Midway through a MOOC lecture on nuclear decay I decided to write a post about production values in MOOCs (in my case not really a MOOC, just University lectures made available online). Then, midway through that post, I started to refine my usual "people who love science" vs "people who learn science" taxonomy; this post, preempting the MOOC post, is the result. Apparently my blogging brain is a LIFO queue (a stack).
Nerd, who, me?
I've posted several criticisms of people who "love science" but never learn any (for example here, here, here, and here; there are many more); but there are several people who do love science and therefore learn it. So here's a diagram of several possibilities, including a few descriptors for the "love science but doesn't learn science" crowd:
The interesting parts are the areas designated by the letters A, B, and C. There's a sliver of area where people who really love science don't learn science to capture the fact that some people don't have the time, resources, or access necessary to learn science, even these days. (In the US and EU, I mean; for the rest of the world that sliver would be the majority of the diagram, as many people who would love science have no access to water, electricity, food, let alone libraries and the internet.)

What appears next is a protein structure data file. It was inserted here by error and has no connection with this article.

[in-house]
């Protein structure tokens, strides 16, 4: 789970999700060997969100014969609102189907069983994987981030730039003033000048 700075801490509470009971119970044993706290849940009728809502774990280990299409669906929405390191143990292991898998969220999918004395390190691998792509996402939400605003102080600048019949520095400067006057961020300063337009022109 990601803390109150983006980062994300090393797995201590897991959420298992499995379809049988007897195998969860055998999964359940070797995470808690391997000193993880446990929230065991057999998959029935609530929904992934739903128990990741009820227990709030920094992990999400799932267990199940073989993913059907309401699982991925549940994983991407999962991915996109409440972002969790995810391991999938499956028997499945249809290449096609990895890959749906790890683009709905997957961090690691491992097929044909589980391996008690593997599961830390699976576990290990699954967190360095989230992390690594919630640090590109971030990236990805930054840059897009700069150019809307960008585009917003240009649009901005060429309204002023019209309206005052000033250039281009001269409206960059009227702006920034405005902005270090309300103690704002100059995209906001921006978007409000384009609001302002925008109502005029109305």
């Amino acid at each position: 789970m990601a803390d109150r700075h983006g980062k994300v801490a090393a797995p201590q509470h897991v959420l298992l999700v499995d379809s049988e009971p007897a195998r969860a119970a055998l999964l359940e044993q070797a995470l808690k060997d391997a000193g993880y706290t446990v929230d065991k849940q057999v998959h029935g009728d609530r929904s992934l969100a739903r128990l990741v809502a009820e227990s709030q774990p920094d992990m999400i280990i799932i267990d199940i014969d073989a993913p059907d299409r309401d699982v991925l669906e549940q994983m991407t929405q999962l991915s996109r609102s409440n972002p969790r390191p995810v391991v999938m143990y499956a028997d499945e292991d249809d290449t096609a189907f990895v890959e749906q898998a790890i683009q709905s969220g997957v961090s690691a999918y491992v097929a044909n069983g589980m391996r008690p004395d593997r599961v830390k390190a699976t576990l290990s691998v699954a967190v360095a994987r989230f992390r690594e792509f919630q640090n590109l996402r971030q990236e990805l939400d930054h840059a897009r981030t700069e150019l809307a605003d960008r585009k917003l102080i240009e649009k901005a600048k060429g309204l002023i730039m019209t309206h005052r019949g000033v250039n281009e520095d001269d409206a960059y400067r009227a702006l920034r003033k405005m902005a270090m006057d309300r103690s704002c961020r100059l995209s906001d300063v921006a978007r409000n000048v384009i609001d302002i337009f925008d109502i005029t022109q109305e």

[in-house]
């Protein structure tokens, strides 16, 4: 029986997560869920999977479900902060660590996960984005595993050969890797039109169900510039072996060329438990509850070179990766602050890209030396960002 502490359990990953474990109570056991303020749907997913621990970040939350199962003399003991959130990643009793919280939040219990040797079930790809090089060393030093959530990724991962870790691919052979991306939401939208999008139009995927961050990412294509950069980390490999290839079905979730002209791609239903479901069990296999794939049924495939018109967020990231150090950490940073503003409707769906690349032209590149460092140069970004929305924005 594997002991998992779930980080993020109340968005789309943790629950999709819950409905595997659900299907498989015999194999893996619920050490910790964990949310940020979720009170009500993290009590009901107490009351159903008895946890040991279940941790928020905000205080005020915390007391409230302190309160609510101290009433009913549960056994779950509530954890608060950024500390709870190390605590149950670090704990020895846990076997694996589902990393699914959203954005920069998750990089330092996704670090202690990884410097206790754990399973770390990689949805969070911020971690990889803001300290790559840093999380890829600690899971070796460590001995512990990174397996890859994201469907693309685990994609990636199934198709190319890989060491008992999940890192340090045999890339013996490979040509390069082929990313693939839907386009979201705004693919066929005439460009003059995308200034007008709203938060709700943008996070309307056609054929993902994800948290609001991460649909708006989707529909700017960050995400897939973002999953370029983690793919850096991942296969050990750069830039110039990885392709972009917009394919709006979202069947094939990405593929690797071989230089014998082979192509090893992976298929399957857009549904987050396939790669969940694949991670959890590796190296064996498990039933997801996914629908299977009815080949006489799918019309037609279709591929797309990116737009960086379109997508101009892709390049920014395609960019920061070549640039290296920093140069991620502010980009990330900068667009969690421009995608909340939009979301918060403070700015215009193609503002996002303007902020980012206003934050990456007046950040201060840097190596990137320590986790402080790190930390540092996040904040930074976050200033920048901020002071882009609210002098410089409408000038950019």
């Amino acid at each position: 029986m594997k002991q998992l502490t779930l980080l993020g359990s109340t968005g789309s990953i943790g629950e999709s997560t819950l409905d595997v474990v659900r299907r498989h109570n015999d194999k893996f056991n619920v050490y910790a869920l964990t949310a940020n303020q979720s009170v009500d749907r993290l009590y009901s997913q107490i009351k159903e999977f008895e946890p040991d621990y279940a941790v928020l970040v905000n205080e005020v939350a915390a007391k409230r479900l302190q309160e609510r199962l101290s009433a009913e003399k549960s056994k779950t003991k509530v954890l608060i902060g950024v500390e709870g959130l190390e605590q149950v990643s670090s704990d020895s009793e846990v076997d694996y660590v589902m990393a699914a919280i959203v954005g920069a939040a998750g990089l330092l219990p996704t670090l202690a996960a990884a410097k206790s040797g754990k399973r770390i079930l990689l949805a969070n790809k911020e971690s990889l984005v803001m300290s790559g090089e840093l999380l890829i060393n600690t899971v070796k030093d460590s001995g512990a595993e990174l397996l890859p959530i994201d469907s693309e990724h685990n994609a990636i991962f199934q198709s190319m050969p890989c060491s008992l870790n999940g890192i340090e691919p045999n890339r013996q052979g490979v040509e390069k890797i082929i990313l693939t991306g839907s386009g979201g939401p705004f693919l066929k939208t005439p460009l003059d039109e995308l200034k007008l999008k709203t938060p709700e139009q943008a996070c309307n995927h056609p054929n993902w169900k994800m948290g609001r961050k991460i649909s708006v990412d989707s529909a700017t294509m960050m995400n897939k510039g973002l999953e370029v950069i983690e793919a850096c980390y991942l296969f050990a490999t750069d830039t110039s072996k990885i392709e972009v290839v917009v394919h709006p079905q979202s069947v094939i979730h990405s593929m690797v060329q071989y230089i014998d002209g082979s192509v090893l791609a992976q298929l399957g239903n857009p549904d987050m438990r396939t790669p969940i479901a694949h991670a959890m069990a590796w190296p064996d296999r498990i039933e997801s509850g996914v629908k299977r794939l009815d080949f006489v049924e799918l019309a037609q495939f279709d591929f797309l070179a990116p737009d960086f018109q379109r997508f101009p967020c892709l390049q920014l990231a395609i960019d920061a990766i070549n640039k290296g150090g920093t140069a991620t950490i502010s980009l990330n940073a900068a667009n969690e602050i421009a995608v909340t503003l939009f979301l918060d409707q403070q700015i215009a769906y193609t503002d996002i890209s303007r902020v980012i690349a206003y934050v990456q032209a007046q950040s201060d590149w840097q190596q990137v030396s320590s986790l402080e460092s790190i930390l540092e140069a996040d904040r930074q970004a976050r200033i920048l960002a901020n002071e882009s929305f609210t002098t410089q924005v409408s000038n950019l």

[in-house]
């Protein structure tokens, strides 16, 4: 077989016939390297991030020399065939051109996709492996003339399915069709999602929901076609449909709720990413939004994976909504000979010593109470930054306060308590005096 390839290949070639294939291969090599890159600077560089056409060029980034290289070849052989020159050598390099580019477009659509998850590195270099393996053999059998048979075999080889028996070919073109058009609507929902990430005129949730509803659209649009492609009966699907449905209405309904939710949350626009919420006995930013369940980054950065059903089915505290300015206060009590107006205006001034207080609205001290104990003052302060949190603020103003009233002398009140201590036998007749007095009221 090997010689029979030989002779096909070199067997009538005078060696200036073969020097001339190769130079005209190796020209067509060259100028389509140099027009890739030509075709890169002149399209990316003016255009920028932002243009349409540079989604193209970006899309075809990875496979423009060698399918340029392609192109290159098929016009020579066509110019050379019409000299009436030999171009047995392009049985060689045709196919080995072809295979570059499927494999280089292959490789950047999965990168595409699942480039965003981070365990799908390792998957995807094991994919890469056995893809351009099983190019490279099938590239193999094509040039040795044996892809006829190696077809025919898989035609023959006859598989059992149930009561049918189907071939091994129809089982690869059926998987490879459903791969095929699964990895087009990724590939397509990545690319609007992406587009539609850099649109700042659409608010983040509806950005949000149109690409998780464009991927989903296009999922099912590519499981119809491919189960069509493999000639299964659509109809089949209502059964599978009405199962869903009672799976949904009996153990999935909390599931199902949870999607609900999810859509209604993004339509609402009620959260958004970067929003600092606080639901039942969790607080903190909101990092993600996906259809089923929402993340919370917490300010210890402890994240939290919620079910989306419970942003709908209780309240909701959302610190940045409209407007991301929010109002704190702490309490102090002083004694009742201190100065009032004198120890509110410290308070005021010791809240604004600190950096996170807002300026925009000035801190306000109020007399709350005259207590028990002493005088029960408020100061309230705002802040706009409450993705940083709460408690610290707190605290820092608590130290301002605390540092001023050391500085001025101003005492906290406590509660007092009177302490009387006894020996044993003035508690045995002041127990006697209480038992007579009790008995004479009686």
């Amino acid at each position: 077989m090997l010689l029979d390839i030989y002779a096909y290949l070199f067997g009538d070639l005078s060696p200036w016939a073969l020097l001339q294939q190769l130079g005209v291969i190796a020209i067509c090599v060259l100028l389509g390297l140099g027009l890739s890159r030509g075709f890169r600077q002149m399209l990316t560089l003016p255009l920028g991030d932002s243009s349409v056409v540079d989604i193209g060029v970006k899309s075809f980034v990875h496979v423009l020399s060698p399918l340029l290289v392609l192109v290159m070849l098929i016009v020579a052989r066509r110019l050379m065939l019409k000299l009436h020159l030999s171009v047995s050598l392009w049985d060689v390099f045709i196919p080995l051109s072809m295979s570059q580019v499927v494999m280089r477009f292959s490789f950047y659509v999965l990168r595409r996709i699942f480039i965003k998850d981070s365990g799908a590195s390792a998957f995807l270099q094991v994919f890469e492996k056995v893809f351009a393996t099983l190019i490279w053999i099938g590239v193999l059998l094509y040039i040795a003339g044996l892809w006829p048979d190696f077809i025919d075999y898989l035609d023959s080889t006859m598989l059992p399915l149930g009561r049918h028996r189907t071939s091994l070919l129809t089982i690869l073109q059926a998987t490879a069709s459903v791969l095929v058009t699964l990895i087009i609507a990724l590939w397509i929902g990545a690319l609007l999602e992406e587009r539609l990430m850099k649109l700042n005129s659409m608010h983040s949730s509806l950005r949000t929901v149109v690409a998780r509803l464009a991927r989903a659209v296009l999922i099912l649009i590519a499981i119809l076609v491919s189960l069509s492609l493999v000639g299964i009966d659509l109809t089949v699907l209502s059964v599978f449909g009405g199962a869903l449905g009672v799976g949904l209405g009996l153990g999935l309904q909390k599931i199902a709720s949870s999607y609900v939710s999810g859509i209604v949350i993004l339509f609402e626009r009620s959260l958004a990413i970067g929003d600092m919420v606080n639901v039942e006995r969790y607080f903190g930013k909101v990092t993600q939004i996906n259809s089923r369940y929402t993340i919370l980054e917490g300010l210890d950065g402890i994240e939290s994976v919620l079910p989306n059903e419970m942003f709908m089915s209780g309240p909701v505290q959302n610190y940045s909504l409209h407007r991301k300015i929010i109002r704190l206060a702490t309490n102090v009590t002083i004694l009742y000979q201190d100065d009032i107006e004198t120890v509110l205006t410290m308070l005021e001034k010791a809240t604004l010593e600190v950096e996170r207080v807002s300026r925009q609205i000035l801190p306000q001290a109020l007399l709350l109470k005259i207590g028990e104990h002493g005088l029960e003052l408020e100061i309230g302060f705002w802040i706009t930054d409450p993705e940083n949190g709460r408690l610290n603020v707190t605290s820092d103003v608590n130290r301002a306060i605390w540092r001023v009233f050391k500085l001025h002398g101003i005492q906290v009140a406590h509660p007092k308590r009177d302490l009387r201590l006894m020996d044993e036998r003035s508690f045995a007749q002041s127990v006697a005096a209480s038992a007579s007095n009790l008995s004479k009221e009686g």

Area A is that of people who love science and learn it but don't make that a big part of their identity. That would have been the vast majority of people with an interest in science in the past; with the rise of social media, some of us decided to share our excitement with science and technology with the rest of the world, leading to area B.
People in area B aren't the usual "I effing love science" crowd. First, they actually learn science; second, their sharing of the excitement of science is geared towards getting other people to learn science, while the IFLS crowd is virtue signaling.
People in area C are those who learn science for goal-oriented reasons. They want to have a productive education and career, so they choose science (and engineering) in order to have marketable skills. They might have preferred to study art or practice sports, but they pragmatically de-prioritize these true loves in favor of market-valued skills.
As for the rest, the big blob of IFLS people, I've given them enough posts (for now).
- - - - -
Note 1: the reason to follow real scientists and research labs on Twitter and Facebook is that they post about ongoing research (theirs and others'), unlike professional popularizers who post "memes" and self-promotion. Or complete nonsense --- only to be corrected by much smarter and incredibly nice Destin "Smarter Every Day" Sandlin:
Note 2: For people who still think that if one of two children is a boy, then the probability of two boys is 1/3 (it's not, it's 1/2):
and the frequentist answer is in this post. Remember: if you think a math result is incorrect, you need to point out the error in the derivation. (There are no errors.)
This particular math problem is one favorite of the IFLS crowd, as it makes them feel superior to the "rubes" who say 1/2, whereas in fact that is the right answer. The IFLS crowd, in general, cannot follow the rationales above, though some may slog through the frequentist computation.